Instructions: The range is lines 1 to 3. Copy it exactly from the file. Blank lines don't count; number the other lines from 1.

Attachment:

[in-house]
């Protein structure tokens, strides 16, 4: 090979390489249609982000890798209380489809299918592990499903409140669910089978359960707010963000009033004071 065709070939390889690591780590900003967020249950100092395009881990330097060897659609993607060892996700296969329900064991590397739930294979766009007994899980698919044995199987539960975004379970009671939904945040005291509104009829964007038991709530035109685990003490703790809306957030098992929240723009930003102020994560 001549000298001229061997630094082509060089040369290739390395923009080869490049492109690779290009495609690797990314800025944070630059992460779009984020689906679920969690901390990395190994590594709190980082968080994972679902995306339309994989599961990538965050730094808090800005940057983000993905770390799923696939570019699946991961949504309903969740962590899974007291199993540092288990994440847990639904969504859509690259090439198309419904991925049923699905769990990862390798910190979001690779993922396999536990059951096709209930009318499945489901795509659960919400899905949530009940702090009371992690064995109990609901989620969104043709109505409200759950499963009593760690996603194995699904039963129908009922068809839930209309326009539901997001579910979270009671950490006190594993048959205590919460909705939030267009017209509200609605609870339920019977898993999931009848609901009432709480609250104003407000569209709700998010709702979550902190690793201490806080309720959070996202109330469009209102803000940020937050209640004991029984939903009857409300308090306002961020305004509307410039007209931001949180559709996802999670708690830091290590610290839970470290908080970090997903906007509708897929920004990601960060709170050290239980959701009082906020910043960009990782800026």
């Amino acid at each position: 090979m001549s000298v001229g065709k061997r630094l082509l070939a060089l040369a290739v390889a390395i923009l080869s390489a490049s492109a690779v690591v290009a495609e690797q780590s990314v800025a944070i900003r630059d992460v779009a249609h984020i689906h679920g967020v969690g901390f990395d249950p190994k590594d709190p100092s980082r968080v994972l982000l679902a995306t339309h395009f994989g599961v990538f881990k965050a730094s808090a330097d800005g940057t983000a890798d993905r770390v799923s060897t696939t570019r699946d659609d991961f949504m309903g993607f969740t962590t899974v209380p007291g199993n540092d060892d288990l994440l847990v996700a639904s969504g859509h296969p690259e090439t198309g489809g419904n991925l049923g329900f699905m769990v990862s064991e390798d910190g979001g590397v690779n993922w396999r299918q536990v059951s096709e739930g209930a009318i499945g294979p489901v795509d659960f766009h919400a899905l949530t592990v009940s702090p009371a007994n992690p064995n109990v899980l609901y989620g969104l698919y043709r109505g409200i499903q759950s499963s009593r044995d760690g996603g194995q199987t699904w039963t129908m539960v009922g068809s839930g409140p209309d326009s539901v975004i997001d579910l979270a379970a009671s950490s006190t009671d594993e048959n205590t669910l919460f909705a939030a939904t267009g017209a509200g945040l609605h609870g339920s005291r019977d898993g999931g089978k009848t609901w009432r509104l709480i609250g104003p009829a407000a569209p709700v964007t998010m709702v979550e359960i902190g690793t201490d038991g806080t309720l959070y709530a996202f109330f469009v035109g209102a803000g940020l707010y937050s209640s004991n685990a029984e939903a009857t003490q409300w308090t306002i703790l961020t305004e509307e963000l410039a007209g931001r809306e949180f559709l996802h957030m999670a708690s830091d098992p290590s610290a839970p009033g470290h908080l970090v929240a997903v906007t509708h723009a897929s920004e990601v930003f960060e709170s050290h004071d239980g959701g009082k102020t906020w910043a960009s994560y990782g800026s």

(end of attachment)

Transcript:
[in-house]
């Protein structure tokens, strides 16, 4: 090979390489249609982000890798209380489809299918592990499903409140669910089978359960707010963000009033004071 065709070939390889690591780590900003967020249950100092395009881990330097060897659609993607060892996700296969329900064991590397739930294979766009007994899980698919044995199987539960975004379970009671939904945040005291509104009829964007038991709530035109685990003490703790809306957030098992929240723009930003102020994560 001549000298001229061997630094082509060089040369290739390395923009080869490049492109690779290009495609690797990314800025944070630059992460779009984020689906679920969690901390990395190994590594709190980082968080994972679902995306339309994989599961990538965050730094808090800005940057983000993905770390799923696939570019699946991961949504309903969740962590899974007291199993540092288990994440847990639904969504859509690259090439198309419904991925049923699905769990990862390798910190979001690779993922396999536990059951096709209930009318499945489901795509659960919400899905949530009940702090009371992690064995109990609901989620969104043709109505409200759950499963009593760690996603194995699904039963129908009922068809839930209309326009539901997001579910979270009671950490006190594993048959205590919460909705939030267009017209509200609605609870339920019977898993999931009848609901009432709480609250104003407000569209709700998010709702979550902190690793201490806080309720959070996202109330469009209102803000940020937050209640004991029984939903009857409300308090306002961020305004509307410039007209931001949180559709996802999670708690830091290590610290839970470290908080970090997903906007509708897929920004990601960060709170050290239980959701009082906020910043960009990782800026």
């Amino acid at each position: 090979m001549s000298v001229g065709k061997r630094l082509l070939a060089l040369a290739v390889a390395i923009l080869s390489a490049s492109a690779v690591v290009a495609e690797q780590s990314v800025a944070i900003r630059d992460v779009a249609h984020i689906h679920g967020v969690g901390f990395d249950p190994k590594d709190p100092s980082r968080v994972l982000l679902a995306t339309h395009f994989g599961v990538f881990k965050a730094s808090a330097d800005g940057t983000a890798d993905r770390v799923s060897t696939t570019r699946d659609d991961f949504m309903g993607f969740t962590t899974v209380p007291g199993n540092d060892d288990l994440l847990v996700a639904s969504g859509h296969p690259e090439t198309g489809g419904n991925l049923g329900f699905m769990v990862s064991e390798d910190g979001g590397v690779n993922w396999r299918q536990v059951s096709e739930g209930a009318i499945g294979p489901v795509d659960f766009h919400a899905l949530t592990v009940s702090p009371a007994n992690p064995n109990v899980l609901y989620g969104l698919y043709r109505g409200i499903q759950s499963s009593r044995d760690g996603g194995q199987t699904w039963t129908m539960v009922g068809s839930g409140p209309d326009s539901v975004i997001d579910l979270a379970a009671s950490s006190t009671d594993e048959n205590t669910l919460f909705a939030a939904t267009g017209a509200g945040l609605h609870g339920s005291r019977d898993g999931g089978k009848t609901w009432r509104l709480i609250g104003p009829a407000a569209p709700v964007t998010m709702v979550e359960i902190g690793t201490d038991g806080t309720l959070y709530a996202f109330f469009v035109g209102a803000g940020l707010y937050s209640s004991n685990a029984e939903a009857t003490q409300w308090t306002i703790l961020t305004e509307e963000l410039a007209g931001r809306e949180f559709l996802h957030m999670a708690s830091d098992p290590s610290a839970p009033g470290h908080l970090v929240a997903v906007t509708h723009a897929s920004e990601v930003f960060e709170s050290h004071d239980g959701g009082k102020t906020w910043a960009s994560y990782g800026s």